Finally, the decline in success rates reduces the diversity of research in Canada and concerns were especially expressed for smaller universities. To paraphrase a comment from a member an extra $30,000 to a large lab provides support for example for an additional postdoctoral fellow doing research closely related to others in the laboratory whereas that same funding given to a small laboratory supports an entire research program in a completely different area.

Q.2 ? Do you believe that the current focus and objective of the Discovery Accelerator Supplements are appropriate?

There was a difference of opinion of members responding to this question. Some supported the DAS but felt that they should not be targeted but rather available to the most outstanding applications. Others thought the DAS should be discontinued and the funds put into the Discovery Grants budget to increase success rates and/or average grant sizes. Considering that the new evaluation process allows for significant increases of funding given to excellent applications, it is not clear whether the DAS program is still as justified as it was when it was originally designed.

Program Design and Delivery

The performance and outcomes of the Discovery Grants program are measured against three program objectives:

  1. promote and maintain a diversified base of high-quality research capability in the natural sciences and engineering in Canadian universities;
  2. foster research excellence; and
  3. provide a stimulating environment for research training.

Applicants to the Discovery Grants program are assessed on the following three selection criteria, as judged by their peers:

  1. the excellence of the researcher(s) as demonstrated by the quality and impact of their recent research achievements;
  2. the merit of their research proposal; and
  3. their achievements in, and plans for, research training.

Currently, these three program selection criteria are equally weighted.

Q. 3 ? Do you believe that this is appropriate, based on the three program objectives, or should certain criteria be weighted higher or lower relative to the other criteria, and why?

Members responding agreed that all three program objectives should be assessed but differed in the proportions that they believe should be assigned to the criteria. Several suggested the HQP criteria should be weighted less than the other two criteria.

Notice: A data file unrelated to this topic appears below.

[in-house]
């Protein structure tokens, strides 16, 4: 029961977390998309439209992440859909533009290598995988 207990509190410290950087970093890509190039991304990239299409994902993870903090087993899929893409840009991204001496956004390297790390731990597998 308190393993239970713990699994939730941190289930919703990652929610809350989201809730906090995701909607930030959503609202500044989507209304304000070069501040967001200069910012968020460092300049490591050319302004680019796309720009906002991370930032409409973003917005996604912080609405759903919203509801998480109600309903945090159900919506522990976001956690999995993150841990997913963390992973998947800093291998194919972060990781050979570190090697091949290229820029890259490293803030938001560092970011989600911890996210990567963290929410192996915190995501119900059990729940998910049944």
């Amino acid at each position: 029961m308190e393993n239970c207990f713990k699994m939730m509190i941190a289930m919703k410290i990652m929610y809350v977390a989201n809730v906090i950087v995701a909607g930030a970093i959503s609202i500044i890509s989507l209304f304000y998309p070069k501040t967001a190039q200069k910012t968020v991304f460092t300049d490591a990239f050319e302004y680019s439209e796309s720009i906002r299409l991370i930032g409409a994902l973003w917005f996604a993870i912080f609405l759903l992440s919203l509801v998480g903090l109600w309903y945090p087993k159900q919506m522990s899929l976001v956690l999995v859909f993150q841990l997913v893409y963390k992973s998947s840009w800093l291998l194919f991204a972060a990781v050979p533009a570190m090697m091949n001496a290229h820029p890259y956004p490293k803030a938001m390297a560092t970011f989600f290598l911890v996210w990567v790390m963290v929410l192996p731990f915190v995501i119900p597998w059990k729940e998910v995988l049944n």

In 2009 and 2010, NSERC implemented a new peer review system, which involved the following changes:

  1. a two-stage review process that decouples the merit assessment of applications from the funding decision;
  2. a merit assessment that provides a rating for each of the three selection criteria based on a common set of Merit Indicators; and
  3. a new committee structure made up of 12 Evaluation Groups that function in a conference model.

Q. 4 ? Does the new peer-review system enable NSERC to ensure consistency and fairness in the assessment process, across applications?

Members expressed general satisfaction with the new peer-review system. As one member stated “Peer review is a human system and, as such, will never be perfect. But the one we use now is probably better than the alternatives.”

Q. 5 ? Does the new peer-review system enable meritorious applicants, regardless of their career stage, to increase their funding more quickly?

One member answered this question as follows. “YES with the exception of HQP. By virtue of their ‘newness’ in the system, ECR generally score moderate for HQP, with a few getting strong. It is recognized that new faculty in a first tenure-track position cannot possibly have the same HQP record as an ER, even with a stellar training plan. This is accounted for to some extent by funding to bin K for ECR. However, beyond that, anyone can get into a high funding bin if they have the past record and an excellent proposal.” I would concur with this but would add that the overall funding available for the Discovery Grants program does put a brake on the level of increased funding available for applicants at all career stages.

Arthur J. Hilliker
President, Canadian Society for Molecular Biosciences


Research and innovation remain at the forefront of the Federal 2013 Budget
CSMB Board Members' Response to the Federal Budget

Posted: April 6, 2013

The 2013 Federal Budget made it clear that Research and Innovation remains a key priority for the government and that they have positive impact on Canada’s economy. Importantly, while other sectors are being impacted by austerity measures and budget cuts, overall federal support for research and development was increased. The Canadian Society of Molecular Biosciences (CSMB) applauds the government’s continued commitment to build a world-class research and innovation culture that is essential for Canada’s long-term prosperity. However, the CSMB is concerned that the emphasis on applied research may erode Canada’s capacity for discovery-based research and as a consequence, its applications in future.